Was the us Supreme Court Decision on Abortion in Roe vs Wade 1973 just – No

Roe versus Wade marked the beginning of one of the most controversial issues in the United States. It allows the mother of an unborn child to thoughtlessly end her unborn child’s life. The Supreme Court stated that, under the Constitution, a fetus is not a person within the first trimester of pregnancy. In addition to this, the state can mediate upon an abortion during the second trimester and make abortion totally illegal during the last trimester, considering that the mother’s life is not in danger. If I were able to change a specific event in history, I would choose the Supreme Court’s decision to legalize abortion.
First, contemplate the possibilities if the millions of babies killed by abortion had lived, if abortion had not been legalized. One of them may have found a cure for lung cancer; one of them may have been a political leader; one of them may have solved world hunger. Second, look at another consequence of the millions of deaths. The generations that would have been the offspring of this unborn population are also denied the right to live.
The risks of abortion also outweigh the benefits. Cervical, uterus, and internal organ damage may all accompany the abortion. Any injury to these critical body parts can seriously increase the risk of future complications in later pregnancies, breast cancer, and psychological sicknesses. Although immediate gratification seems to accompany abortion, the reality is that more problems are created. Regret, denial, and shame break down the mother’s mental health even more than cancer and complications in pregnancies thereafter harm her physical well being.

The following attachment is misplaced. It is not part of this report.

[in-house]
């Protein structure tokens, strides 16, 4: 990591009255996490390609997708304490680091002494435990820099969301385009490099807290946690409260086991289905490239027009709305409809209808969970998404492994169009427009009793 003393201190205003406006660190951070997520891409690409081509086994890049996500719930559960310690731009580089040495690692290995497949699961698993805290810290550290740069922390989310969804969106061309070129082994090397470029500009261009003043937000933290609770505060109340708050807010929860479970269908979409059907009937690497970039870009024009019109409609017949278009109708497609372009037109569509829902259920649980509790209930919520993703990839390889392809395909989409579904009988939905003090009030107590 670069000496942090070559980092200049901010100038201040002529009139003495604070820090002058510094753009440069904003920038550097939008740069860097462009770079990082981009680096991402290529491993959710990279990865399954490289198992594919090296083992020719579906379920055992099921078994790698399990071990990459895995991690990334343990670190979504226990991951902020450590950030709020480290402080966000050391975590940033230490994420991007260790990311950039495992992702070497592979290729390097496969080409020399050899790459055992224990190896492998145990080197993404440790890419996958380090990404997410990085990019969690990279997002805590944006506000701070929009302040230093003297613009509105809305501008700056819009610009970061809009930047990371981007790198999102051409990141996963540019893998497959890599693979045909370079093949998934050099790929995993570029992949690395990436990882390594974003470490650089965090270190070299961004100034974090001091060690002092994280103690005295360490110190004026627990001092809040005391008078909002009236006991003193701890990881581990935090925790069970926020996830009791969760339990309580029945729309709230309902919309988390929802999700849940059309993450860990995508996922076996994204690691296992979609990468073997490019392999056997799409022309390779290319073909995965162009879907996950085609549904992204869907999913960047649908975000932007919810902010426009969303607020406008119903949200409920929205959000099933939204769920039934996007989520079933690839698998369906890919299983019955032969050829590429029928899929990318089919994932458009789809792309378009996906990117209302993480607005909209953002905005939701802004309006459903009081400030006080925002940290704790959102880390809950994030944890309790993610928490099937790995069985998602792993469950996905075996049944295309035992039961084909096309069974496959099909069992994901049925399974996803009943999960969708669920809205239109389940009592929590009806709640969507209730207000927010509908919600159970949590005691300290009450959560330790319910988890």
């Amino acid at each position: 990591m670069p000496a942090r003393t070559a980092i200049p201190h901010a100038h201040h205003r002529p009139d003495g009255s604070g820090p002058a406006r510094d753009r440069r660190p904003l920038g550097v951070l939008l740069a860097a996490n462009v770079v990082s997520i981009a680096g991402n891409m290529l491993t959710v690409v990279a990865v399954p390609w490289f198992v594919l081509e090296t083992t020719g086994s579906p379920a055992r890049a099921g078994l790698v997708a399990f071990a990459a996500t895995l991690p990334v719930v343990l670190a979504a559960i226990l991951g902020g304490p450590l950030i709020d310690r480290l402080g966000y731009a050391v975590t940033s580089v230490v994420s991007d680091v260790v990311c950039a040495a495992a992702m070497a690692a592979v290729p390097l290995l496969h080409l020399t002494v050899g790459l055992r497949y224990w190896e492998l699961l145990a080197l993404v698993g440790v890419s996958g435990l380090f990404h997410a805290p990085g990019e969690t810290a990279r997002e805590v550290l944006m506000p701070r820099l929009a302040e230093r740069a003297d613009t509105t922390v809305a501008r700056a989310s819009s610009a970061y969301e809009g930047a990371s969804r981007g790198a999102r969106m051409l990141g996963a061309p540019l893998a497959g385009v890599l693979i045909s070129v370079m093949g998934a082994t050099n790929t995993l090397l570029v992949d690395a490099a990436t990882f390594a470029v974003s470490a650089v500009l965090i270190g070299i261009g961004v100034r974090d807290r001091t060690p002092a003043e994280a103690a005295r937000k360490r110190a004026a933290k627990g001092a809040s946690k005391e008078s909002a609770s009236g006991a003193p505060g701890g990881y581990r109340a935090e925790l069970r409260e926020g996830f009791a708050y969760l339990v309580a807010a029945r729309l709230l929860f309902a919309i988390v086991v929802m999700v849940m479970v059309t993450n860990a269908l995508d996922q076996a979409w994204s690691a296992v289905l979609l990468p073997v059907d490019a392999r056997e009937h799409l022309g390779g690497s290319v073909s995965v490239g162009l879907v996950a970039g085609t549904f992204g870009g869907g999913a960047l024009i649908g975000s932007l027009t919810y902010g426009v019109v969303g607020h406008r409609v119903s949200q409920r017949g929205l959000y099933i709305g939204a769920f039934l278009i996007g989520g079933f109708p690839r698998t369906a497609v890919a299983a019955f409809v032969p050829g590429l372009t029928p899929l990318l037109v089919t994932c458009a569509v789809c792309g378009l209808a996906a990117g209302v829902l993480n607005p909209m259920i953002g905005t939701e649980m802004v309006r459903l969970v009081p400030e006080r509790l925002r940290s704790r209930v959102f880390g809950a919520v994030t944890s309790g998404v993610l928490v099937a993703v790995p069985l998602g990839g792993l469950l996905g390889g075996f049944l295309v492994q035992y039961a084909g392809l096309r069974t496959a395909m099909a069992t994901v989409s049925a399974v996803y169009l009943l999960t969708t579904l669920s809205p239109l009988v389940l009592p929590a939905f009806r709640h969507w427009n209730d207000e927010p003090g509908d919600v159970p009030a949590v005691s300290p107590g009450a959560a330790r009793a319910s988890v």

The hypocrisy of abortion also deters me from supporting the court’s decision. In the judicial system of the United States, it is explicitly stated that the murder of a human being capable of defense is unlawful and punishable by jail time or death. However, the murder of a defenseless child is commonly practiced among the primary caregivers and their health professionals.
The final rationale that supports my disdain for this historical court case and its outcome is that the unborn baby is in fact not considered a baby at all. The descriptor “fetus” is fundamentally used to depersonalize the connection that the baby has to the outside world. By the time the child is considered a fetus, it has a beating heart and recognizable human features. To reject the truth that the baby has the potential to live, through abortion, is to belittle the value of human life.
A society without abortion would redefine the prestige placed upon a new, innocent human life. Abortions conceal the impulsive actions of the parents, causing them to deny that they created a life that should be fulfilled. If expecting mothers would consider their child’s life to be worth more than a medical procedure, they would find more happiness in knowing that the baby has a chance to live and make a difference in the world.